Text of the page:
A Christmas Message

“Today a Savior is Born for us…”
What a day of joy it is! We keep this day as a special day for us- a day of Christmas, we may say because of three things: God’s great love for us, God’s humility and God’s faithfulness. God loved us so much that he gave his only Son (Jn 3:16). This is what Christmas is basically about. However, we can only understand the whole meaning of Christmas as God choosing to be born into the world and become human like us except sin, if we are enlightened by our faith. It is only with faith that we can see Christ, the Lord, the God-Incarnate who come to be our joy, our hope, our happiness and our peace.

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Twenty-fourth Sunday in Ordinary Time

Today is the twenty fourth Sunday of ordinary time. Last week, the church reminded us of the importance of reconciliation through fraternal dialogue and mutual love. Today she invites us to reflect on forgiveness. It is a very important element of reconciliation, and our Christian belief. It is the central message of today’s first and gospel readings.

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Twenty-Third Sunday in Ordinary Time

My dear friends, we are on the 23rd Sunday in ordinary time and today in the gospel, taken from Matthew Chapter 5, we see Jesus speaking about the importance of reconciliation. He says that if we realize that our neighbor has sinned against us, we need to take the initiative and go and talk to that person in private.

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Twentieth Sunday in Ordinary Time

This Sunday’s gospel is a perfect companion piece to the one we heard last week.  Each gospel manages to show us two sides of the same coin. Last week, you will remember, we found ourselves in the Sea of Galilee, and heard the account of Peter attempting to walk on water and sinking.  It was the story of an apostle – a man, and a Jew – challenged by the Lord and then failing that challenge because of his doubt or lack of faith.

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Nineteenth Sunday in Ordinary Time

This gospel passage that we have just heard may be among the most haunting in all of scripture.  It has a lot to say about fear, about faith, about trust — about daring to do the impossible. I would like to look at just six words in the middle of this passage – six words that can change our lives.  They loom large in this gospel – and across everything we understand as Catholic Christians. It is one simple phrase: “Peter got out of the boat”.

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Seventeenth Sunday of the Ordinary Time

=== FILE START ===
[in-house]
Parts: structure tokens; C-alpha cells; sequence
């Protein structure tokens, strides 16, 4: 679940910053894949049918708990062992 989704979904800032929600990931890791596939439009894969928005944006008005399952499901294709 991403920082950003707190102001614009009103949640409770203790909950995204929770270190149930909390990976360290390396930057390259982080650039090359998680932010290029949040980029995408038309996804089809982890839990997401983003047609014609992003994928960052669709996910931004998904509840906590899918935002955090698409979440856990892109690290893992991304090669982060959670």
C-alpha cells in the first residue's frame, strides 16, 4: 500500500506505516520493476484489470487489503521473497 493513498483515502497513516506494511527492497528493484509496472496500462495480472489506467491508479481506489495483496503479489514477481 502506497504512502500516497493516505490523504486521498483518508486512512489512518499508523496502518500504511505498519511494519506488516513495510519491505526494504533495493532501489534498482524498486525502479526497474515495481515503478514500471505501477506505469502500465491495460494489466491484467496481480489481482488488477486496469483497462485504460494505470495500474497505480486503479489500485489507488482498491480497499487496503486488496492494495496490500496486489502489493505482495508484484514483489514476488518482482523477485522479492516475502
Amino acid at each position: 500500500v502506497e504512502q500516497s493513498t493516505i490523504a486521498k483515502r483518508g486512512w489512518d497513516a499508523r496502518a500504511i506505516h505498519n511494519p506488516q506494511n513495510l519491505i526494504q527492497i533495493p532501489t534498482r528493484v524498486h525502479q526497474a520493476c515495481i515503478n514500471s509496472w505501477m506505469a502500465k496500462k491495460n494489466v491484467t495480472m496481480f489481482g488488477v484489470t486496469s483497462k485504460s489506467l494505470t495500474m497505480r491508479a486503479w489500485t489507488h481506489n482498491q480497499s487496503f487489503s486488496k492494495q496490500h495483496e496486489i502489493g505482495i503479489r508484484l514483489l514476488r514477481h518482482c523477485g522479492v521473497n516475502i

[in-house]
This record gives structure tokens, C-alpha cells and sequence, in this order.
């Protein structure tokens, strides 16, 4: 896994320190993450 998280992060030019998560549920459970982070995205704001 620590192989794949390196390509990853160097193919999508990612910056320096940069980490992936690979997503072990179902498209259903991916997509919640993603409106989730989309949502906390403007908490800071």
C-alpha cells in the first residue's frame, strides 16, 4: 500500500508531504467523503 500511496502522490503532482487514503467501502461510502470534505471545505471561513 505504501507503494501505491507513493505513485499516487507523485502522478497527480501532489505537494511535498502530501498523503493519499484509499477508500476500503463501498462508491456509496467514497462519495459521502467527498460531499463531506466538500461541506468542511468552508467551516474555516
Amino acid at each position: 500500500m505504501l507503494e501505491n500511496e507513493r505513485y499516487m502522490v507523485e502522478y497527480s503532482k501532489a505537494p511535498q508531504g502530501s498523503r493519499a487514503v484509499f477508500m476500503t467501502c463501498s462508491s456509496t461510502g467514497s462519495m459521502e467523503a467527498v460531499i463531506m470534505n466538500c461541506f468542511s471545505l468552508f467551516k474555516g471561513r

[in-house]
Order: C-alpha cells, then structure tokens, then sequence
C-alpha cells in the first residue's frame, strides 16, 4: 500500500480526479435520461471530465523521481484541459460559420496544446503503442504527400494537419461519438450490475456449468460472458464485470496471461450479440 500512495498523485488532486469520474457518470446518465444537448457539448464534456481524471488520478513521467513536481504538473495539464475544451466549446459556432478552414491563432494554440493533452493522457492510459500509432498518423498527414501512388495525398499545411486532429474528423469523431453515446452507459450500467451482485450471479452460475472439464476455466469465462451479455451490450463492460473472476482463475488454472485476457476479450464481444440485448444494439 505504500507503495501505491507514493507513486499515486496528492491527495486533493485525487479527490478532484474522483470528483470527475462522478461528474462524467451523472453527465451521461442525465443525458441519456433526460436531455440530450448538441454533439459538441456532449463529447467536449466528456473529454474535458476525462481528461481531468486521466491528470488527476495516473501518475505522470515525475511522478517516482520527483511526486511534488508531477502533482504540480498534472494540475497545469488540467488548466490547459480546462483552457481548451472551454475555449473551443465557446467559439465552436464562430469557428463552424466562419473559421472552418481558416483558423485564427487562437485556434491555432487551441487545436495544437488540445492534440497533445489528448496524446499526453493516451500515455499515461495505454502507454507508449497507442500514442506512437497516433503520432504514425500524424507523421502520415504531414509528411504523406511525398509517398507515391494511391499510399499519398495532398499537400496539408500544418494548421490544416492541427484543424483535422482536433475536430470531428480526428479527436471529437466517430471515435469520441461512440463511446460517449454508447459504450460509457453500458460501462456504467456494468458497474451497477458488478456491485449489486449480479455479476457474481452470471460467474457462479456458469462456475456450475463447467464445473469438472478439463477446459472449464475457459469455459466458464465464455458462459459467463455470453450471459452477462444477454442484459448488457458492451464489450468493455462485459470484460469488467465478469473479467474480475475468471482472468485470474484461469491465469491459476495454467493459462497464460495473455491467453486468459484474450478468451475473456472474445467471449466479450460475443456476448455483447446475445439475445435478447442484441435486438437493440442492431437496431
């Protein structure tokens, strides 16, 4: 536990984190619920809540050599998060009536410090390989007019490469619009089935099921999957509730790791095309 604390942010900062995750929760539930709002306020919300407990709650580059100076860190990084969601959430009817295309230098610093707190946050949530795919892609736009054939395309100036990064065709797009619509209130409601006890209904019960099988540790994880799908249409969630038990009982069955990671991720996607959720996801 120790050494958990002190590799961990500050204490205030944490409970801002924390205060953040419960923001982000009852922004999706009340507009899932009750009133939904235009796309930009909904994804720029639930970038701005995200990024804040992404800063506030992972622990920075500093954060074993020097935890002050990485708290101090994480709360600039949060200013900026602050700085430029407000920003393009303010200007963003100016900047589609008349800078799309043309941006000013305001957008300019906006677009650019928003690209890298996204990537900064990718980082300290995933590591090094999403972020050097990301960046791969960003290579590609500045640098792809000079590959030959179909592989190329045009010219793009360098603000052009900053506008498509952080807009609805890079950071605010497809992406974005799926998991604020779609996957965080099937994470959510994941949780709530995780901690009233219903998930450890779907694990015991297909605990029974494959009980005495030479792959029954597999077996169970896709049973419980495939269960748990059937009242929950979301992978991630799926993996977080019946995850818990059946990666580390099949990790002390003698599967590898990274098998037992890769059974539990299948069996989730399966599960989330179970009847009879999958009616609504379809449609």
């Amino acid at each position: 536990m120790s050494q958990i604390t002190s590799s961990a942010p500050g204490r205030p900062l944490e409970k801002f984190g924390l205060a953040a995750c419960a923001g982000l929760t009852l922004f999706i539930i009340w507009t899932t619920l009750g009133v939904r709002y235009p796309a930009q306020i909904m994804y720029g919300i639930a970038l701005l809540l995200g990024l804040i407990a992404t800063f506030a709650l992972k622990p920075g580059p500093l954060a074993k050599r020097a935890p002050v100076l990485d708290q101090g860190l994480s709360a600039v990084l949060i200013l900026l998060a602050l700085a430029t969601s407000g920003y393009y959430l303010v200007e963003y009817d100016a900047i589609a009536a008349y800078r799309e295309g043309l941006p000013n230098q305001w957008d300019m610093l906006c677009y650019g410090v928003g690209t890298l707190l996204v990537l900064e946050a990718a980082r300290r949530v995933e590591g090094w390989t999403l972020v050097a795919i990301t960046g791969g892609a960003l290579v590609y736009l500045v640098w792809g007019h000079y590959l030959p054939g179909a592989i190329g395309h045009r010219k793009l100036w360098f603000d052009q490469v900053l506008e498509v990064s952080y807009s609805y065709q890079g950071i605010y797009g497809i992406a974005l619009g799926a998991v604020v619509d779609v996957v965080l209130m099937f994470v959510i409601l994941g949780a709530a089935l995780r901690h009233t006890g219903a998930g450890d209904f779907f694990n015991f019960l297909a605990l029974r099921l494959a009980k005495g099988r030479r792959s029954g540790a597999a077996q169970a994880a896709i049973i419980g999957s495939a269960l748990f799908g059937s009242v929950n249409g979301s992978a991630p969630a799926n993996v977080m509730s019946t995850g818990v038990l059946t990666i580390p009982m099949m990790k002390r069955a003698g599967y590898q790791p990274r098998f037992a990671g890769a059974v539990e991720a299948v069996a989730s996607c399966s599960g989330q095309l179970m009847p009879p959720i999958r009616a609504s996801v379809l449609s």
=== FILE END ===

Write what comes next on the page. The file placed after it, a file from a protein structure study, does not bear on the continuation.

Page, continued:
The gospel we just heard has some surprising comparisons to the Kingdom of God – a kingdom that is not measured in acres, or miles, or limited by any kind of geography we might imagine.  It is a kingdom, in fact, whose size could be small enough to hold in your hand or bury in a field. What matters is not its size.  What matters is its worth. The gospel assures us: it is a rare treasure, as precious as a pearl.

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Sixteenth Sunday in Ordinary Time

One of the great questions found in literature, philosophy, and in the history of ideas is the fact that our life is a mixture of good and evil. We are imperfect people living in an imperfect world. Everywhere we look we find this strange mixture of what’s right and what’s wrong. Why there is evil?

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Fifteenth Sunday in Ordinary Time

“A Sower went out to sow…” Those simple words begin one of the most memorable parables in the gospel – a story that has much to teach us not only about gardening and growing, but also about listening; Listening to the Word of God; Being receptive to it; Being open to it. That can be hard to do, when there is so much noise in the world distracting us from God and trying to drown out His Word. But there is something striking and very hopeful about this parable that I would like all of us to consider today.

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Fourteenth Sunday in Ordinary Time

Today’s Gospel tells us about the Heart of Jesus. It gives us these words of comfort: “Come to me all you who labor and are burdened, and I will give you rest. Take my yoke upon you and learn from me for I am meek and humble of heart and you will find rest for yourselves; for my yoke is easy and my burden light.” What do these words tell us about the Lord? What do they mean for us?

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